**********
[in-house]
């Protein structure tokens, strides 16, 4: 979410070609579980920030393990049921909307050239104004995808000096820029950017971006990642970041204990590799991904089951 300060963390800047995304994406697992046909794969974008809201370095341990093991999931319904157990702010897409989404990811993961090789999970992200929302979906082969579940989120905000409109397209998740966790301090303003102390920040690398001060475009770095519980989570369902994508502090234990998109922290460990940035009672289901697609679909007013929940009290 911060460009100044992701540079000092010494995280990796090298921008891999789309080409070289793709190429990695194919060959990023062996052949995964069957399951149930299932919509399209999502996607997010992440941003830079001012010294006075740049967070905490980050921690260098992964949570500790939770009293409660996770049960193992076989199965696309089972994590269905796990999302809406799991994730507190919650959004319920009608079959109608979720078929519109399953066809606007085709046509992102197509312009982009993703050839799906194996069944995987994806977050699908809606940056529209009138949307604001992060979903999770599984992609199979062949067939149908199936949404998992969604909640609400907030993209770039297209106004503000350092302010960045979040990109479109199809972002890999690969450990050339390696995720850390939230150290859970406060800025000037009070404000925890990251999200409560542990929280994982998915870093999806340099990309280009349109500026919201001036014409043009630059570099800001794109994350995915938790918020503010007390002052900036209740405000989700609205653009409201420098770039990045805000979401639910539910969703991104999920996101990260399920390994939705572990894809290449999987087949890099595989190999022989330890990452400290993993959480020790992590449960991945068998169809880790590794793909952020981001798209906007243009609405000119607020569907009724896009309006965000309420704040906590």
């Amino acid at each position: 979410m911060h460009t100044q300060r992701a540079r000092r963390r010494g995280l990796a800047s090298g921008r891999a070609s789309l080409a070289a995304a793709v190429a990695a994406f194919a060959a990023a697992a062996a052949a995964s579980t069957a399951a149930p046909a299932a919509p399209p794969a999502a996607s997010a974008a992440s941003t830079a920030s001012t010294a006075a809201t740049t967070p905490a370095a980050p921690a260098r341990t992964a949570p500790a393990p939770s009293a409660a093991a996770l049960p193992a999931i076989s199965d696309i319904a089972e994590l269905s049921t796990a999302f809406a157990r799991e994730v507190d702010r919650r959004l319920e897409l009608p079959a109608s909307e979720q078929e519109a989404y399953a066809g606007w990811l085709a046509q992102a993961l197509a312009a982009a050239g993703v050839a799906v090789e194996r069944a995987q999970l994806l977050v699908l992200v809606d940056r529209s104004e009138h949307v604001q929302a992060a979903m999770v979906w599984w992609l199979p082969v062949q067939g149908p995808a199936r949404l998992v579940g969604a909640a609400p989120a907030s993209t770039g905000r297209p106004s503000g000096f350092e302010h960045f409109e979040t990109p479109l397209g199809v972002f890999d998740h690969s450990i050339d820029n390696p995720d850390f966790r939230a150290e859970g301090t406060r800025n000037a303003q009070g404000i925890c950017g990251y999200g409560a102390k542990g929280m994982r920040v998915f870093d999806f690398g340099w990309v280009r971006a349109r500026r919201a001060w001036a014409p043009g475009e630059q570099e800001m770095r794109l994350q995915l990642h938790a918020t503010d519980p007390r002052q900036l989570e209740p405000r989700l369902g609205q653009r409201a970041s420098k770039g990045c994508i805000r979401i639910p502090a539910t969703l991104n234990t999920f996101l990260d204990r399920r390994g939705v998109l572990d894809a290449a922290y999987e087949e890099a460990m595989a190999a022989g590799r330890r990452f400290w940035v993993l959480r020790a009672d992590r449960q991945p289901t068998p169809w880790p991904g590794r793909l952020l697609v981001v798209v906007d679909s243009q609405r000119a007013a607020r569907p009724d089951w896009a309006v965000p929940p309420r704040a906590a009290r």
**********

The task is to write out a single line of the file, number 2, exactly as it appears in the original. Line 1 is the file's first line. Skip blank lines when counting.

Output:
């Protein structure tokens, strides 16, 4: 979410070609579980920030393990049921909307050239104004995808000096820029950017971006990642970041204990590799991904089951 300060963390800047995304994406697992046909794969974008809201370095341990093991999931319904157990702010897409989404990811993961090789999970992200929302979906082969579940989120905000409109397209998740966790301090303003102390920040690398001060475009770095519980989570369902994508502090234990998109922290460990940035009672289901697609679909007013929940009290 911060460009100044992701540079000092010494995280990796090298921008891999789309080409070289793709190429990695194919060959990023062996052949995964069957399951149930299932919509399209999502996607997010992440941003830079001012010294006075740049967070905490980050921690260098992964949570500790939770009293409660996770049960193992076989199965696309089972994590269905796990999302809406799991994730507190919650959004319920009608079959109608979720078929519109399953066809606007085709046509992102197509312009982009993703050839799906194996069944995987994806977050699908809606940056529209009138949307604001992060979903999770599984992609199979062949067939149908199936949404998992969604909640609400907030993209770039297209106004503000350092302010960045979040990109479109199809972002890999690969450990050339390696995720850390939230150290859970406060800025000037009070404000925890990251999200409560542990929280994982998915870093999806340099990309280009349109500026919201001036014409043009630059570099800001794109994350995915938790918020503010007390002052900036209740405000989700609205653009409201420098770039990045805000979401639910539910969703991104999920996101990260399920390994939705572990894809290449999987087949890099595989190999022989330890990452400290993993959480020790992590449960991945068998169809880790590794793909952020981001798209906007243009609405000119607020569907009724896009309006965000309420704040906590």